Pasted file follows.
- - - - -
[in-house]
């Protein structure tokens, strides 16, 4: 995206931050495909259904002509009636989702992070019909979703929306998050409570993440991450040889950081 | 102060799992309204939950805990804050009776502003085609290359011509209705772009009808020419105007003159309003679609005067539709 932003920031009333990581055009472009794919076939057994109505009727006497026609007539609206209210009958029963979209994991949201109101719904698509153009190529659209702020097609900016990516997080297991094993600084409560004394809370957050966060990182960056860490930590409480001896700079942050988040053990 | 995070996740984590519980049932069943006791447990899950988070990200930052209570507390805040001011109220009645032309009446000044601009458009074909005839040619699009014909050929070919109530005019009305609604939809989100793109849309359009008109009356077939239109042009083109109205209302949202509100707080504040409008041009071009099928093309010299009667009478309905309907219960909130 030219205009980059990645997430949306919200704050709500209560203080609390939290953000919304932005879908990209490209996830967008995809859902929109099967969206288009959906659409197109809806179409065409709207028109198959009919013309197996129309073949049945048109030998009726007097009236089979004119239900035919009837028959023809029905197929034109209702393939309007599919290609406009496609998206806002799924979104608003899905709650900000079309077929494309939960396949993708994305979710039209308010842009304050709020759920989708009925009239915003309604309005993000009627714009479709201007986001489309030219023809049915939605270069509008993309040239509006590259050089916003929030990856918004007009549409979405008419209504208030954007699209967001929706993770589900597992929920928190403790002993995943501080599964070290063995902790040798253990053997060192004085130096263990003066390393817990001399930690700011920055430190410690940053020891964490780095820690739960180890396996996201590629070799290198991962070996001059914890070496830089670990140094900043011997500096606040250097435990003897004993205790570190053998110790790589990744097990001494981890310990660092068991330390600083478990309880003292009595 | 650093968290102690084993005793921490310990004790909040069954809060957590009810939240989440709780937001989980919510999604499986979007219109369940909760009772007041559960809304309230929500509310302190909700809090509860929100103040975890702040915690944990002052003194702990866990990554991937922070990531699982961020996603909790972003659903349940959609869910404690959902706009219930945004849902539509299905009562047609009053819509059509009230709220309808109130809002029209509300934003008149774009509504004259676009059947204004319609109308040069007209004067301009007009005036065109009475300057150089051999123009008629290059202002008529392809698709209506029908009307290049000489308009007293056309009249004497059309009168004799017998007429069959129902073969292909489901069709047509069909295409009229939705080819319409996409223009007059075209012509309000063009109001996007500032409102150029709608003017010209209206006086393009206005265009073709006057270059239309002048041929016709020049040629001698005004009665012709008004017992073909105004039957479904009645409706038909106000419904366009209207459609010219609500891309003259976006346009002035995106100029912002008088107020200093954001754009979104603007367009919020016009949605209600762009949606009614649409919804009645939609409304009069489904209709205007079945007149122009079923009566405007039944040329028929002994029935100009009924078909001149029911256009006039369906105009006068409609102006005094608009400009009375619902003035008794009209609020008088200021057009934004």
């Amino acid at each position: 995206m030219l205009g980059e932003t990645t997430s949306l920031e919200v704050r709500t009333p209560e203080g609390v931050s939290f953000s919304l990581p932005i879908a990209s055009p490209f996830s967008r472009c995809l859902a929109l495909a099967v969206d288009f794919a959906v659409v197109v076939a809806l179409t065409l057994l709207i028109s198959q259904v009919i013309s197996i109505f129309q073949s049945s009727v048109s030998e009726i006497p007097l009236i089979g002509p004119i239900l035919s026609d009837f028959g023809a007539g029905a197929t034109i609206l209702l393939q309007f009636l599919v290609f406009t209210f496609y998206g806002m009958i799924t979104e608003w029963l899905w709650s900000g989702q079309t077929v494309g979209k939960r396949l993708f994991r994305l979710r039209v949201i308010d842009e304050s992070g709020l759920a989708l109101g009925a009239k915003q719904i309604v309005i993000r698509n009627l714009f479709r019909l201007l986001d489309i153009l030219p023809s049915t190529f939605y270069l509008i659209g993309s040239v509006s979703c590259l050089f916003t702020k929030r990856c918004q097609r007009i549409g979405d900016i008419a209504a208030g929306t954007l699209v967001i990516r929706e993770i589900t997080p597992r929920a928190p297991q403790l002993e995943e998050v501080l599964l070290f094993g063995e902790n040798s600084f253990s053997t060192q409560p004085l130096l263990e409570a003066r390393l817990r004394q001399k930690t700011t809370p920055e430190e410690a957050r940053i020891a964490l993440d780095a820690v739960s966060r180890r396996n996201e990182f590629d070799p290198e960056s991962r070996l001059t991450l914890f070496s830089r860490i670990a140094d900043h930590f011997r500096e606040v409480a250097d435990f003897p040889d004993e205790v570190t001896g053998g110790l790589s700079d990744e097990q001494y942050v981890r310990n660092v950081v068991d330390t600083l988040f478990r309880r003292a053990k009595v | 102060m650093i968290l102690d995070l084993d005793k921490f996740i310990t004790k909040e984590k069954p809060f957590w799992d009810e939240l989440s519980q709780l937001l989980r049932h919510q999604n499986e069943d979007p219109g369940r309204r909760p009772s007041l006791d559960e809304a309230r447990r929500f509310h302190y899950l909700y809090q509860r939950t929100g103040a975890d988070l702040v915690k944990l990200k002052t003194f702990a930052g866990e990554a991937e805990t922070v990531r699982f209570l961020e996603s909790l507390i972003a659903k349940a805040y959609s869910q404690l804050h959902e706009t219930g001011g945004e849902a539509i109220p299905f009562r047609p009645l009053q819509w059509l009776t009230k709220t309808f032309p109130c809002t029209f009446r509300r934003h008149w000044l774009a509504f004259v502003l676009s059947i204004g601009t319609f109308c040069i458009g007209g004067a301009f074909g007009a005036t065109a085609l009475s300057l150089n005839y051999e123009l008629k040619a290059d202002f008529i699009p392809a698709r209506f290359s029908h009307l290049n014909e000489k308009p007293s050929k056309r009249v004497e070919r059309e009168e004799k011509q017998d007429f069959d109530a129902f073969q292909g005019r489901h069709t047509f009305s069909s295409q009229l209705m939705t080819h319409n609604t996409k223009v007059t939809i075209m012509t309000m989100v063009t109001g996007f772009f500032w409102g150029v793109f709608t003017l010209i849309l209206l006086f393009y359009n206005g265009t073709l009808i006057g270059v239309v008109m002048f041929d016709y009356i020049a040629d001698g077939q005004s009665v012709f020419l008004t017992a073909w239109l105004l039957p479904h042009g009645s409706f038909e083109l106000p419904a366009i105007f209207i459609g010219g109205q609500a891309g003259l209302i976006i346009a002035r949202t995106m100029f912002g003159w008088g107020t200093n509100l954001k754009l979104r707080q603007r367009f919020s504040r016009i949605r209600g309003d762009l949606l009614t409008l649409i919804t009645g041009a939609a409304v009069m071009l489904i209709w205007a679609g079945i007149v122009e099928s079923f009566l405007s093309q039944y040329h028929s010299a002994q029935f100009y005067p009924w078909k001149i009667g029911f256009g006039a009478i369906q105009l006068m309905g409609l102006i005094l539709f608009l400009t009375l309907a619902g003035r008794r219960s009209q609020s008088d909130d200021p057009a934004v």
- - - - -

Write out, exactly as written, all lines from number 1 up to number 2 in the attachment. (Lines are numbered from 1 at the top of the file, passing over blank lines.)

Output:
[in-house]
């Protein structure tokens, strides 16, 4: 995206931050495909259904002509009636989702992070019909979703929306998050409570993440991450040889950081 | 102060799992309204939950805990804050009776502003085609290359011509209705772009009808020419105007003159309003679609005067539709 932003920031009333990581055009472009794919076939057994109505009727006497026609007539609206209210009958029963979209994991949201109101719904698509153009190529659209702020097609900016990516997080297991094993600084409560004394809370957050966060990182960056860490930590409480001896700079942050988040053990 | 995070996740984590519980049932069943006791447990899950988070990200930052209570507390805040001011109220009645032309009446000044601009458009074909005839040619699009014909050929070919109530005019009305609604939809989100793109849309359009008109009356077939239109042009083109109205209302949202509100707080504040409008041009071009099928093309010299009667009478309905309907219960909130 030219205009980059990645997430949306919200704050709500209560203080609390939290953000919304932005879908990209490209996830967008995809859902929109099967969206288009959906659409197109809806179409065409709207028109198959009919013309197996129309073949049945048109030998009726007097009236089979004119239900035919009837028959023809029905197929034109209702393939309007599919290609406009496609998206806002799924979104608003899905709650900000079309077929494309939960396949993708994305979710039209308010842009304050709020759920989708009925009239915003309604309005993000009627714009479709201007986001489309030219023809049915939605270069509008993309040239509006590259050089916003929030990856918004007009549409979405008419209504208030954007699209967001929706993770589900597992929920928190403790002993995943501080599964070290063995902790040798253990053997060192004085130096263990003066390393817990001399930690700011920055430190410690940053020891964490780095820690739960180890396996996201590629070799290198991962070996001059914890070496830089670990140094900043011997500096606040250097435990003897004993205790570190053998110790790589990744097990001494981890310990660092068991330390600083478990309880003292009595 | 650093968290102690084993005793921490310990004790909040069954809060957590009810939240989440709780937001989980919510999604499986979007219109369940909760009772007041559960809304309230929500509310302190909700809090509860929100103040975890702040915690944990002052003194702990866990990554991937922070990531699982961020996603909790972003659903349940959609869910404690959902706009219930945004849902539509299905009562047609009053819509059509009230709220309808109130809002029209509300934003008149774009509504004259676009059947204004319609109308040069007209004067301009007009005036065109009475300057150089051999123009008629290059202002008529392809698709209506029908009307290049000489308009007293056309009249004497059309009168004799017998007429069959129902073969292909489901069709047509069909295409009229939705080819319409996409223009007059075209012509309000063009109001996007500032409102150029709608003017010209209206006086393009206005265009073709006057270059239309002048041929016709020049040629001698005004009665012709008004017992073909105004039957479904009645409706038909106000419904366009209207459609010219609500891309003259976006346009002035995106100029912002008088107020200093954001754009979104603007367009919020016009949605209600762009949606009614649409919804009645939609409304009069489904209709205007079945007149122009079923009566405007039944040329028929002994029935100009009924078909001149029911256009006039369906105009006068409609102006005094608009400009009375619902003035008794009209609020008088200021057009934004």